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Southwest flight attendant’s back fractured in ‘firm’ landing

The National Transportation Safety Board said the flight attendant thought the plane had crashed because of the force involved

A Southwest Airlines jet arrives in Chicago. (Luke Sharrett/Bloomberg News)

A hard landing on a Southwest Airlines plane that was carrying 142 passengers and crew fractured a flight attendant’s vertebra last month at California’s John Wayne Airport, according to federal investigators.

“She indicated that the plane hit the ground with such force that she thought the plane had crashed,” the National Transportation Safety Board said in a report published Aug. 5. The flight attendant’s back and neck were in such pain she couldn’t move. Paramedics transported her to the hospital, the NTSB said.

The airport in Santa Ana, Calif., has a short runway, the NTSB said, and the pilots “were aiming for the touchdown zone” and seeking to land “with minimal floating. However, it ended up being a firm landing.”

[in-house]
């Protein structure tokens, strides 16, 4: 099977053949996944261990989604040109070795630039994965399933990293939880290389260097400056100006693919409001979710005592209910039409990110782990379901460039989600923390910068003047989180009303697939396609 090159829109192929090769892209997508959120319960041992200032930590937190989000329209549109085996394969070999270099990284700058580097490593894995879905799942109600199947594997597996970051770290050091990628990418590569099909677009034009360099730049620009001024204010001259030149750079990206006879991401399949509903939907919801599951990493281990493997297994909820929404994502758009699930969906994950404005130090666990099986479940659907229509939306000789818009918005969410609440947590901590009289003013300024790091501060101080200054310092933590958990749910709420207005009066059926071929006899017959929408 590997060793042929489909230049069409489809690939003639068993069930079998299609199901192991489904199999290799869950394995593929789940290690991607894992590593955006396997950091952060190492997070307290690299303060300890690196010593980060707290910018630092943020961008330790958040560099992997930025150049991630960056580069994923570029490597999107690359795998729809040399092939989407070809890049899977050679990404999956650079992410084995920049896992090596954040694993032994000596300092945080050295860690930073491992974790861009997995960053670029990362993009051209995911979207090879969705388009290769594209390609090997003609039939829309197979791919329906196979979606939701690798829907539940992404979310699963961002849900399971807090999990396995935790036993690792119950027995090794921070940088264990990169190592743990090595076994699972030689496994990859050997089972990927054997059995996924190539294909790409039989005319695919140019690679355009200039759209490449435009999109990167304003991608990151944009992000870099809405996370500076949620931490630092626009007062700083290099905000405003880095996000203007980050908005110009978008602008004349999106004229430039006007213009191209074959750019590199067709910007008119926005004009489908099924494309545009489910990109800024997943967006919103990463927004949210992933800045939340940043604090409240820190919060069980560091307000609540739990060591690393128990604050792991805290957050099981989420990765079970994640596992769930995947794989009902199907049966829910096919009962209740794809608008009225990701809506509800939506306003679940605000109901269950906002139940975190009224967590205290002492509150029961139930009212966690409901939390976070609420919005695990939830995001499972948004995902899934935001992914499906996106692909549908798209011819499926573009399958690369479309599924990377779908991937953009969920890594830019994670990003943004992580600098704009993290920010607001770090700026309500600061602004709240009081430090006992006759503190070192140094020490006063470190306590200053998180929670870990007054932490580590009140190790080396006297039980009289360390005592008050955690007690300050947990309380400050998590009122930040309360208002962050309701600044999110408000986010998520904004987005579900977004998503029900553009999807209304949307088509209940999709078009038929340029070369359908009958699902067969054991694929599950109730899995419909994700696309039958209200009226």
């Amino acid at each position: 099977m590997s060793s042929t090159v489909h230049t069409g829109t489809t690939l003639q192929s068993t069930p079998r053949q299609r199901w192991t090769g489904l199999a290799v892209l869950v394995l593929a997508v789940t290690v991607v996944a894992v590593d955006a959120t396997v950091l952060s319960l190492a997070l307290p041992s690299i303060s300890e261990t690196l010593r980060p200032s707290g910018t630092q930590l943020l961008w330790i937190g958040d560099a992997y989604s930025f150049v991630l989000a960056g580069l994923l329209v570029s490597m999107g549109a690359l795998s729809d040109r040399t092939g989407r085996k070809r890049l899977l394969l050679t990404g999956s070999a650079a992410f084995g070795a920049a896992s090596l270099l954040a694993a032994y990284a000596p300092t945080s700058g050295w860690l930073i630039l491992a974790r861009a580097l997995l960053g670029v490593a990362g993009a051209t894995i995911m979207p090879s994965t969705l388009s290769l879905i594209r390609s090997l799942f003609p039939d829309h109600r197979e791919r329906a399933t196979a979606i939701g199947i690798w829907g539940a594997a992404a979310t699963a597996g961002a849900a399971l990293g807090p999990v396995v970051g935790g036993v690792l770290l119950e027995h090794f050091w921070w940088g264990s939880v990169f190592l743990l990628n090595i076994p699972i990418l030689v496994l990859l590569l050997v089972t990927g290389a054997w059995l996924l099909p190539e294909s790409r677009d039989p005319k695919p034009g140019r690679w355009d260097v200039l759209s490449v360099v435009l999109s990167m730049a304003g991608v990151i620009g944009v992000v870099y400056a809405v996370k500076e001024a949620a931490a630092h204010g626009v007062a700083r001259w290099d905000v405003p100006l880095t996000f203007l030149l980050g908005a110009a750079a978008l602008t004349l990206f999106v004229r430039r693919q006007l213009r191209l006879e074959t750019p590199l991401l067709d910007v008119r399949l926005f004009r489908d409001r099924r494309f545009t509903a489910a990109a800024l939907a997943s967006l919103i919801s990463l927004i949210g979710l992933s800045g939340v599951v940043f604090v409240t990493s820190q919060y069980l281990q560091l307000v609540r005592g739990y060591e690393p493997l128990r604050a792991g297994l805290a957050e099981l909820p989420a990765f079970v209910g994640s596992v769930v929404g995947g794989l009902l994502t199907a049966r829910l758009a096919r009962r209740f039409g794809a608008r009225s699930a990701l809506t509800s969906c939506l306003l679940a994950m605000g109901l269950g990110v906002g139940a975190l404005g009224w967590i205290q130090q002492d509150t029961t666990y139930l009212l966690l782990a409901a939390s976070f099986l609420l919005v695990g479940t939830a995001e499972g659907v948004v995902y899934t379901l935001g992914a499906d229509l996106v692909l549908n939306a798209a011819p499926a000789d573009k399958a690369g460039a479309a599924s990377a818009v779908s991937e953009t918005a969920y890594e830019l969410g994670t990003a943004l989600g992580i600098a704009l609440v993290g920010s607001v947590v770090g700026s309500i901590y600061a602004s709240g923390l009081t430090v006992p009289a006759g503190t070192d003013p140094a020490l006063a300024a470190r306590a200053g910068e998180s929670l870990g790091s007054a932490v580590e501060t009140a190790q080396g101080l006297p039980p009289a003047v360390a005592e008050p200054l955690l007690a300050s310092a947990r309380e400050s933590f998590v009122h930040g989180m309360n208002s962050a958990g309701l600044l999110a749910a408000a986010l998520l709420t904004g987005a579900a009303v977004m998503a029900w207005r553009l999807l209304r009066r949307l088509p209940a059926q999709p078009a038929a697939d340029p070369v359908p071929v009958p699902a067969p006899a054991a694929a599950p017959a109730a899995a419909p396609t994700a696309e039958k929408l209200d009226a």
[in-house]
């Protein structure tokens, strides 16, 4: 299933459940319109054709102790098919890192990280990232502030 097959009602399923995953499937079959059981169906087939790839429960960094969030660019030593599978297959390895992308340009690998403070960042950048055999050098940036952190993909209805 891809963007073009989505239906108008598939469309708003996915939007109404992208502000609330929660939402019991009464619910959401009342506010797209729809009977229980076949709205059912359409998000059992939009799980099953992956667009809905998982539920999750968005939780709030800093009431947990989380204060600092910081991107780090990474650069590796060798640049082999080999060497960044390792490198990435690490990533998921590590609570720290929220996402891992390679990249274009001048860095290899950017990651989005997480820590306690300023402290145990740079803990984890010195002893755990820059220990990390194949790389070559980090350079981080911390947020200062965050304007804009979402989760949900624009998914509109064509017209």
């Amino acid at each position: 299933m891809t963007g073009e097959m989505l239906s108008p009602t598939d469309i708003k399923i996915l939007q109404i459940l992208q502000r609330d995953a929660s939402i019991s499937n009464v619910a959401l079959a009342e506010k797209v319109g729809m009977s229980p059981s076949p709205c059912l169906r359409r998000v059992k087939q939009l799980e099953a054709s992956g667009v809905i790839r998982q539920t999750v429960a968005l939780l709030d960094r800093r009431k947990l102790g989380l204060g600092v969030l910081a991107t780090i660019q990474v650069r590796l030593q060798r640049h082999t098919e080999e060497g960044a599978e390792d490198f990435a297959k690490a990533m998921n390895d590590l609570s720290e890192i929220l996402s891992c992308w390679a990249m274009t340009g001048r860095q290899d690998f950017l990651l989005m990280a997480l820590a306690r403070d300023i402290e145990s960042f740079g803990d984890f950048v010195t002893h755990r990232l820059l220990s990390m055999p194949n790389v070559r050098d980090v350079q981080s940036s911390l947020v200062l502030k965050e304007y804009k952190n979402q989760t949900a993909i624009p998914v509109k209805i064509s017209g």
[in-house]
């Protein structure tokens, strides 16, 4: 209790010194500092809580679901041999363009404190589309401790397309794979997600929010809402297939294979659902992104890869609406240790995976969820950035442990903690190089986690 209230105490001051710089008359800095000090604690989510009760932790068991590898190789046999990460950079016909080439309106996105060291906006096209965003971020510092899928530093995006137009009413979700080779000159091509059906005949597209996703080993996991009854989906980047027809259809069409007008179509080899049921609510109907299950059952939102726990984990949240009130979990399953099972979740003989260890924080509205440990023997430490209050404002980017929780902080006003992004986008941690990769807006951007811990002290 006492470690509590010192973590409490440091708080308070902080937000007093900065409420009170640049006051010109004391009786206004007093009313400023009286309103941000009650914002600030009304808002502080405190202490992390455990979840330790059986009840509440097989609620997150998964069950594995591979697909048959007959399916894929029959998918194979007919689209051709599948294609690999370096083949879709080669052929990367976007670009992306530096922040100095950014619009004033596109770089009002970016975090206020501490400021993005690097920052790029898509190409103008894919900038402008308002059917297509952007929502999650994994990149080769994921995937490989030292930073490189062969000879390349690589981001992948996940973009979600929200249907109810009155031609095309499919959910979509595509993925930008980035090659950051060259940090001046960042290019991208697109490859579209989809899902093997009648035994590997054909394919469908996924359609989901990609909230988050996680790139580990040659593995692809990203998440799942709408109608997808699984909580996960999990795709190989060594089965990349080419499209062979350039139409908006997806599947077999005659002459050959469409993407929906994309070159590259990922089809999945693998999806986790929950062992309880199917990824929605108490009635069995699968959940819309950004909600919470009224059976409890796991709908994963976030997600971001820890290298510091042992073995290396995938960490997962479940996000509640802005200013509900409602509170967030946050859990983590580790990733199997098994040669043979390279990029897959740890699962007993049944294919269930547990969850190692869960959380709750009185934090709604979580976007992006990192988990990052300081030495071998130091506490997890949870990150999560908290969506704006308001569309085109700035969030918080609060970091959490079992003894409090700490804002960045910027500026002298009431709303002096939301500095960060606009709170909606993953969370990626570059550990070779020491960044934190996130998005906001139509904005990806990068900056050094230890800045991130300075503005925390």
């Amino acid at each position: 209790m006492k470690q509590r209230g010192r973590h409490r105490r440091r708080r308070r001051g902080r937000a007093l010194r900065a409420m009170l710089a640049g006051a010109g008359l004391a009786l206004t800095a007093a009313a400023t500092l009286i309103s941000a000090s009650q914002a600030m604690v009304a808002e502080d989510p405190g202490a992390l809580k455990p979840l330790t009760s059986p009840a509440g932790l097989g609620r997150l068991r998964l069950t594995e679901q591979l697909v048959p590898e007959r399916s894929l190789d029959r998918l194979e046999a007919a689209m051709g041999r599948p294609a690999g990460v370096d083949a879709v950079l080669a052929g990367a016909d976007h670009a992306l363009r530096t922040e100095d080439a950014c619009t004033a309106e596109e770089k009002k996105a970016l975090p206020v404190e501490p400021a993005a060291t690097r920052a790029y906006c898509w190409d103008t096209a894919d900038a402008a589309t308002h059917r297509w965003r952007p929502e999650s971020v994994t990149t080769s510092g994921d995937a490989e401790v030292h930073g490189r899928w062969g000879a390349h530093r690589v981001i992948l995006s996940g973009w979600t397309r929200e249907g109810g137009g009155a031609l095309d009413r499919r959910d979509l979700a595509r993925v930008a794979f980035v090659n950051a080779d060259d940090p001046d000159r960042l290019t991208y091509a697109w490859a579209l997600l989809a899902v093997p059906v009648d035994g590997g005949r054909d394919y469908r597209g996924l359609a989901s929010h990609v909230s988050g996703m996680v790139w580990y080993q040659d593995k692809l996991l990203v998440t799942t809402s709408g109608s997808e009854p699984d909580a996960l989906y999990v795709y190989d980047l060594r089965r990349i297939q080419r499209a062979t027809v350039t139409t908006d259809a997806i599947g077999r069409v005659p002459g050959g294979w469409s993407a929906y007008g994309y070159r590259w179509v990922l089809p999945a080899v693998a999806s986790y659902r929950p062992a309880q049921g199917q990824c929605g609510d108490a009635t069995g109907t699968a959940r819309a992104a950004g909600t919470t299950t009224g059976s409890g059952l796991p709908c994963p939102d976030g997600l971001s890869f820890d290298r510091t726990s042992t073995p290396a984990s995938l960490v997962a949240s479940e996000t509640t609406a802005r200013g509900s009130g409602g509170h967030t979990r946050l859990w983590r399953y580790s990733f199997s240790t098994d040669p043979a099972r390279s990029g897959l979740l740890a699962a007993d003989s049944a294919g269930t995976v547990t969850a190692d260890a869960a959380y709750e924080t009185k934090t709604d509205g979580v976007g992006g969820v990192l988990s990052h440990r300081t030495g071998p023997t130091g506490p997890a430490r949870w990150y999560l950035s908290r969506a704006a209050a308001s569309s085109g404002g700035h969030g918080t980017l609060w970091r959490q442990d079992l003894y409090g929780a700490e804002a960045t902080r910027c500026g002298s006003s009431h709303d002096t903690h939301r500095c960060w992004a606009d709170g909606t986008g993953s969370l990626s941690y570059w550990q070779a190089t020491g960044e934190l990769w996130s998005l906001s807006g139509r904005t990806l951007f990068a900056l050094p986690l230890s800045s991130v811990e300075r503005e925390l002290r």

Flight attendants say injuries from turbulent skies are generally of greater concern when walking around the cabin. The flight attendant in this case was harnessed in her jump seat toward the back of the plane ahead of the landing.

No one else was injured in the July 1 incident, investigators said, and Southwest said the plane continued to its next destination. The airline said it conducted an internal review but declined to answer questions about the cause of the rough landing.

Southwest said in a statement that safety is its top priority, adding, “We are concerned when any Employee is injured.”

The Dallas Morning News first reported the incident.

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The nonprofit Flight Safety Foundation said in a report this year that runway incidents made up a significant share of those it tracked around the world in 2021. Among them are “events such as tail strikes, amphibious aircraft landing on water with their landing gear extended, heavy or hard landings that resulted in substantial air-frame damage, and landing gear collapses or other landing gear issues,” according to the report, which cited 13 such incidents.

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